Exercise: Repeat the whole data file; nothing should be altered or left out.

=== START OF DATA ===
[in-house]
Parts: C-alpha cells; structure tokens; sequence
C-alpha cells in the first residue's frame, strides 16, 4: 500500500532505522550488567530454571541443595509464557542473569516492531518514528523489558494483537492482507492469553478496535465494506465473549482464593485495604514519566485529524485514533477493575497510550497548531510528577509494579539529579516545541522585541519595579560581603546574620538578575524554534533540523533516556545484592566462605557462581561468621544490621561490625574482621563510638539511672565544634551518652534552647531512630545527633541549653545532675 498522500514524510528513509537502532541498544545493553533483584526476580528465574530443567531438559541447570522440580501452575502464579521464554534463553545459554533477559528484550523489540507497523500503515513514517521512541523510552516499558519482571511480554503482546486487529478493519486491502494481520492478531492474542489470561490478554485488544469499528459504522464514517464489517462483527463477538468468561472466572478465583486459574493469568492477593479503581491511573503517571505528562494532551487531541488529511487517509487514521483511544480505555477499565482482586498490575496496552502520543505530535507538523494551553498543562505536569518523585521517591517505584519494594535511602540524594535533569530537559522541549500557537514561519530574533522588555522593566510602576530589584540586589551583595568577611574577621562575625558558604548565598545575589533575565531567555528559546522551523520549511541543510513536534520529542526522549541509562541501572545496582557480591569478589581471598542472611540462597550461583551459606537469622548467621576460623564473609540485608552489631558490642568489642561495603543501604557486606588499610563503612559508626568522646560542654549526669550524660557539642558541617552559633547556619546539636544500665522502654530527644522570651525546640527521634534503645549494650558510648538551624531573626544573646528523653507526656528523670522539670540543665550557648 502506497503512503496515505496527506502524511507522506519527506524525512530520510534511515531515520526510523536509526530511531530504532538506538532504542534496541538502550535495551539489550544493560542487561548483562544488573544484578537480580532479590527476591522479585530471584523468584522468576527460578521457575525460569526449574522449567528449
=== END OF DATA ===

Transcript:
[in-house]
Parts: C-alpha cells; structure tokens; sequence
C-alpha cells in the first residue's frame, strides 16, 4: 500500500532505522550488567530454571541443595509464557542473569516492531518514528523489558494483537492482507492469553478496535465494506465473549482464593485495604514519566485529524485514533477493575497510550497548531510528577509494579539529579516545541522585541519595579560581603546574620538578575524554534533540523533516556545484592566462605557462581561468621544490621561490625574482621563510638539511672565544634551518652534552647531512630545527633541549653545532675 498522500514524510528513509537502532541498544545493553533483584526476580528465574530443567531438559541447570522440580501452575502464579521464554534463553545459554533477559528484550523489540507497523500503515513514517521512541523510552516499558519482571511480554503482546486487529478493519486491502494481520492478531492474542489470561490478554485488544469499528459504522464514517464489517462483527463477538468468561472466572478465583486459574493469568492477593479503581491511573503517571505528562494532551487531541488529511487517509487514521483511544480505555477499565482482586498490575496496552502520543505530535507538523494551553498543562505536569518523585521517591517505584519494594535511602540524594535533569530537559522541549500557537514561519530574533522588555522593566510602576530589584540586589551583595568577611574577621562575625558558604548565598545575589533575565531567555528559546522551523520549511541543510513536534520529542526522549541509562541501572545496582557480591569478589581471598542472611540462597550461583551459606537469622548467621576460623564473609540485608552489631558490642568489642561495603543501604557486606588499610563503612559508626568522646560542654549526669550524660557539642558541617552559633547556619546539636544500665522502654530527644522570651525546640527521634534503645549494650558510648538551624531573626544573646528523653507526656528523670522539670540543665550557648 502506497503512503496515505496527506502524511507522506519527506524525512530520510534511515531515520526510523536509526530511531530504532538506538532504542534496541538502550535495551539489550544493560542487561548483562544488573544484578537480580532479590527476591522479585530471584523468584522468576527460578521457575525460569526449574522449567528449